Landing in Oxia Planum
Landing in Oxia Planum
ESP_060015_1980  Science Theme: Future Exploration/Landing Sites
This image shows a cratered area to the southeast of the ExoMars 2020 Rosalind Franklin rover landing site at Oxia Planum.

Selecting and characterizing landing sites is a balance between having science targets and avoiding potential obstacles, and HiRISE is used for both purposes.

Craters like this one excavate material from within the crust, including both sedimentary and igneous rocks, and scatter this material far from the crater itself. This is one of the ways that so-called “float rocks” (rocks that are not connected to their original outcrop) can occur across a landing site: they are often ejecta from distant impacts.

Here, an ejecta blanket is visible in the rays of material surrounding this 2-kilometer diameter crater. The ExoMars rover has a suite of cameras and a close-up imager (called CLUPI) that will be used to study these float rocks. Studying such samples has been an important way of learning about the deep crust of Mars on previous missions, notably the Spirit and Opportunity rovers and now, Curiosity.

Written by: John Bridges (audio: Tre Gibbs)  (10 June 2019)
Acquisition date
16 May 2019

Local Mars time

Latitude (centered)

Longitude (East)

Spacecraft altitude
281.4 km (174.9 miles)

Original image scale range
28.3 cm/pixel (with 1 x 1 binning) so objects ~85 cm across are resolved

Map projected scale
25 cm/pixel and North is up

Map projection

Emission angle

Phase angle

Solar incidence angle
36°, with the Sun about 54° above the horizon

Solar longitude
26.1°, Northern Spring

For non-map projected images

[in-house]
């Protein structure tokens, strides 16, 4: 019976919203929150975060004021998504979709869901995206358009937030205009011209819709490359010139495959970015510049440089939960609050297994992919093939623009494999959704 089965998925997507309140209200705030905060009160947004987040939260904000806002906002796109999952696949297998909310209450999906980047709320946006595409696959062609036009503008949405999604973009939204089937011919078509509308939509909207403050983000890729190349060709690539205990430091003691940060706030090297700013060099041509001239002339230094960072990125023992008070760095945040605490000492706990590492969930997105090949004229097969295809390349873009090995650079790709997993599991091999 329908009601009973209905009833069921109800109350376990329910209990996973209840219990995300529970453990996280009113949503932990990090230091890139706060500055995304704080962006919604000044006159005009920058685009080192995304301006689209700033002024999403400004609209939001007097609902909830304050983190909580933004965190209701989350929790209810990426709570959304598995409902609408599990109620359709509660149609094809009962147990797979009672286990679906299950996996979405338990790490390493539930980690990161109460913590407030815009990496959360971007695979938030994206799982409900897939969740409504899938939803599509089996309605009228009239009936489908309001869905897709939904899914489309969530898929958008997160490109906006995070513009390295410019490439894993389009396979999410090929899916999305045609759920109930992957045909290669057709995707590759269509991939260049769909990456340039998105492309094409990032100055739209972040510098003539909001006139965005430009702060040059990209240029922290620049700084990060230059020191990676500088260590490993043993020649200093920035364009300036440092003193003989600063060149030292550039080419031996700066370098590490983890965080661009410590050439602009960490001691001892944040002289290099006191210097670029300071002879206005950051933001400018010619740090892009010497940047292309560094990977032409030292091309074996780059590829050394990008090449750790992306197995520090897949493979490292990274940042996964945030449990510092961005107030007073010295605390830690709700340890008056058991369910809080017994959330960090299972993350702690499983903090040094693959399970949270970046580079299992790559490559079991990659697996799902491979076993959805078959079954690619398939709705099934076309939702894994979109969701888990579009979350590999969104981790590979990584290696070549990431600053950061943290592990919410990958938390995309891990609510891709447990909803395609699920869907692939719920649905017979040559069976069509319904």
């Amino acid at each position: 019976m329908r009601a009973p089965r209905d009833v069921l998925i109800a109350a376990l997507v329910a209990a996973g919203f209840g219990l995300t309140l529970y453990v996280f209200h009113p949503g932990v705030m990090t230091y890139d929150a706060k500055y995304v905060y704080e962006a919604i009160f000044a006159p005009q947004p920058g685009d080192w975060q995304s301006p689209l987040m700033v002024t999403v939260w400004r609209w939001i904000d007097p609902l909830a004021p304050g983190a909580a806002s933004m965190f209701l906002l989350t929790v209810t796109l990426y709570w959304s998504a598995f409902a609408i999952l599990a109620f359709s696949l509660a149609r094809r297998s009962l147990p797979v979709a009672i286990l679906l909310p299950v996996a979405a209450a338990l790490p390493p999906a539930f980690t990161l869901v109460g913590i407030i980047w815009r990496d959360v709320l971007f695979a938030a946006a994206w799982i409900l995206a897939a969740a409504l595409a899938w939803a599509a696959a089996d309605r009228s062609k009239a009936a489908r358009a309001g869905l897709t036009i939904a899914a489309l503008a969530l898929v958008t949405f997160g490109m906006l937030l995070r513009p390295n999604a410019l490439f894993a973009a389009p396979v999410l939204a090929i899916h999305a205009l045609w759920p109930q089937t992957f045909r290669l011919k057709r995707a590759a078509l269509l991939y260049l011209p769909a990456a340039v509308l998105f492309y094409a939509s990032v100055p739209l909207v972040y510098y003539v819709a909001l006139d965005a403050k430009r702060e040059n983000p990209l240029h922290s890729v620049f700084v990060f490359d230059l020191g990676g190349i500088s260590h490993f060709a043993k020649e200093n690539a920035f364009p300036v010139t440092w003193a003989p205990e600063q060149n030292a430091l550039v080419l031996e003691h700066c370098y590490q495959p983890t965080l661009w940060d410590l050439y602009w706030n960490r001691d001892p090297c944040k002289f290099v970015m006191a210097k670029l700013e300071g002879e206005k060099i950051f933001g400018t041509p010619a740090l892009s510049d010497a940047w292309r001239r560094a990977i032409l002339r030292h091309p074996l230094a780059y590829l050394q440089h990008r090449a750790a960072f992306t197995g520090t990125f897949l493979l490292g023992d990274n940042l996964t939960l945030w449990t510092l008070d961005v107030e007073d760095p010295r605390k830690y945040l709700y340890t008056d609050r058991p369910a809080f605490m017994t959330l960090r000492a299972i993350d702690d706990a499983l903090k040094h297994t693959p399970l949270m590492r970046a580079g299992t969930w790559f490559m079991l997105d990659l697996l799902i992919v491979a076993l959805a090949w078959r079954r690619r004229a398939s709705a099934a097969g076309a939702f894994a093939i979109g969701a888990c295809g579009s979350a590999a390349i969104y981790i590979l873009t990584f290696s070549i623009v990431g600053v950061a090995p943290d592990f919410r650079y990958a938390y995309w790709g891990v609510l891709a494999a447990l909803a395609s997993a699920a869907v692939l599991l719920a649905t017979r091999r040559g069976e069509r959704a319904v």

North azimuth:  97°
Sub-solar azimuth:  0.4°
Black and white
map projected  non-map

IRB color
map projected  non-map

Merged IRB
map projected

Merged RGB
map projected

RGB color
non-map projected

Black and white
map-projected   (699MB)

IRB color
map-projected   (405MB)

Black and white
map-projected  (313MB)
non-map           (367MB)

IRB color
map projected  (118MB)
non-map           (342MB)

Merged IRB
map projected  (190MB)

Merged RGB
map-projected  (184MB)

RGB color
non map           (359MB)
10K (TIFF)

B&W label
Color label
Merged IRB label
Merged RGB label
EDR products

IRB: infrared-red-blue
RGB: red-green-blue
About color products (PDF)

Black & white is 5 km across; enhanced color about 1 km
For scale, use JPEG/JP2 black & white map-projected images

All of the images produced by HiRISE and accessible on this site are within the public domain: there are no restrictions on their usage by anyone in the public, including news or science organizations. We do ask for a credit line where possible:

NASA’s Jet Propulsion Laboratory, a division of the California Institute of Technology in Pasadena, Calif., manages the Mars Reconnaissance Orbiter for NASA’s Science Mission Directorate, Washington. The HiRISE camera was built by Ball Aerospace and Technology Corporation and is operated by the University of Arizona.